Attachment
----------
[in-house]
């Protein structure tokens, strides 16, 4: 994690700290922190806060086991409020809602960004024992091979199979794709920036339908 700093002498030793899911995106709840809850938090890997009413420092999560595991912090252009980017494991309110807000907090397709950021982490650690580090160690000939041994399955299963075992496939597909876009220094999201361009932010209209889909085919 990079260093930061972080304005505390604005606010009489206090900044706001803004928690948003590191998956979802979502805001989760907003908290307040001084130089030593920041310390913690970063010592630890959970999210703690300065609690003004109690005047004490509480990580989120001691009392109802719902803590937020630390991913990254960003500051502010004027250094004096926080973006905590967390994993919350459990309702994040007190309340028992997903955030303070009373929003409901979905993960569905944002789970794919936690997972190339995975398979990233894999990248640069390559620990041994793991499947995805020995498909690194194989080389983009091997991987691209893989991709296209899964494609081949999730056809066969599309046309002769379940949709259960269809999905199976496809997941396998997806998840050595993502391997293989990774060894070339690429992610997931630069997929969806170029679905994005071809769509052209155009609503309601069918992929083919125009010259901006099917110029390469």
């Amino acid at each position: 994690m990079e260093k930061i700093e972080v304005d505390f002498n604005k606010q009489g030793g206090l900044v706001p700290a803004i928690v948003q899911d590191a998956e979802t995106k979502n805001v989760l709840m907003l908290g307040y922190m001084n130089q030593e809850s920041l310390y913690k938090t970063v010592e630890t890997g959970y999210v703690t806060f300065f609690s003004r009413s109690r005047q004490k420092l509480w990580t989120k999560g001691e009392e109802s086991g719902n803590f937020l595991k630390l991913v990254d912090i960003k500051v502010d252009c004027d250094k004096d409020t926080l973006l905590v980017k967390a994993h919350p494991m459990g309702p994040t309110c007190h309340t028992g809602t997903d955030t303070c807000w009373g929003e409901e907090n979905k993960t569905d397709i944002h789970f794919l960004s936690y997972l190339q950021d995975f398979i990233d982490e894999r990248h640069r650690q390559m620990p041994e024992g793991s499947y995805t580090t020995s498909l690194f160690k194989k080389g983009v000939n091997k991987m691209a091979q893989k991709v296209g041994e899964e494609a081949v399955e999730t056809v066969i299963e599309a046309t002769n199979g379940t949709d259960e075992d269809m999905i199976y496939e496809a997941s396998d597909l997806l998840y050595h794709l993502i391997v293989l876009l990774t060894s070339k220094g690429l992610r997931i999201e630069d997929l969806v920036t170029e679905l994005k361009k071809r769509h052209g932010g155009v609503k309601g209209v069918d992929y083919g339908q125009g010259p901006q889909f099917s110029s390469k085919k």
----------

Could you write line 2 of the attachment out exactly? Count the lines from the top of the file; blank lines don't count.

């Protein structure tokens, strides 16, 4: 994690700290922190806060086991409020809602960004024992091979199979794709920036339908 700093002498030793899911995106709840809850938090890997009413420092999560595991912090252009980017494991309110807000907090397709950021982490650690580090160690000939041994399955299963075992496939597909876009220094999201361009932010209209889909085919 990079260093930061972080304005505390604005606010009489206090900044706001803004928690948003590191998956979802979502805001989760907003908290307040001084130089030593920041310390913690970063010592630890959970999210703690300065609690003004109690005047004490509480990580989120001691009392109802719902803590937020630390991913990254960003500051502010004027250094004096926080973006905590967390994993919350459990309702994040007190309340028992997903955030303070009373929003409901979905993960569905944002789970794919936690997972190339995975398979990233894999990248640069390559620990041994793991499947995805020995498909690194194989080389983009091997991987691209893989991709296209899964494609081949999730056809066969599309046309002769379940949709259960269809999905199976496809997941396998997806998840050595993502391997293989990774060894070339690429992610997931630069997929969806170029679905994005071809769509052209155009609503309601069918992929083919125009010259901006099917110029390469």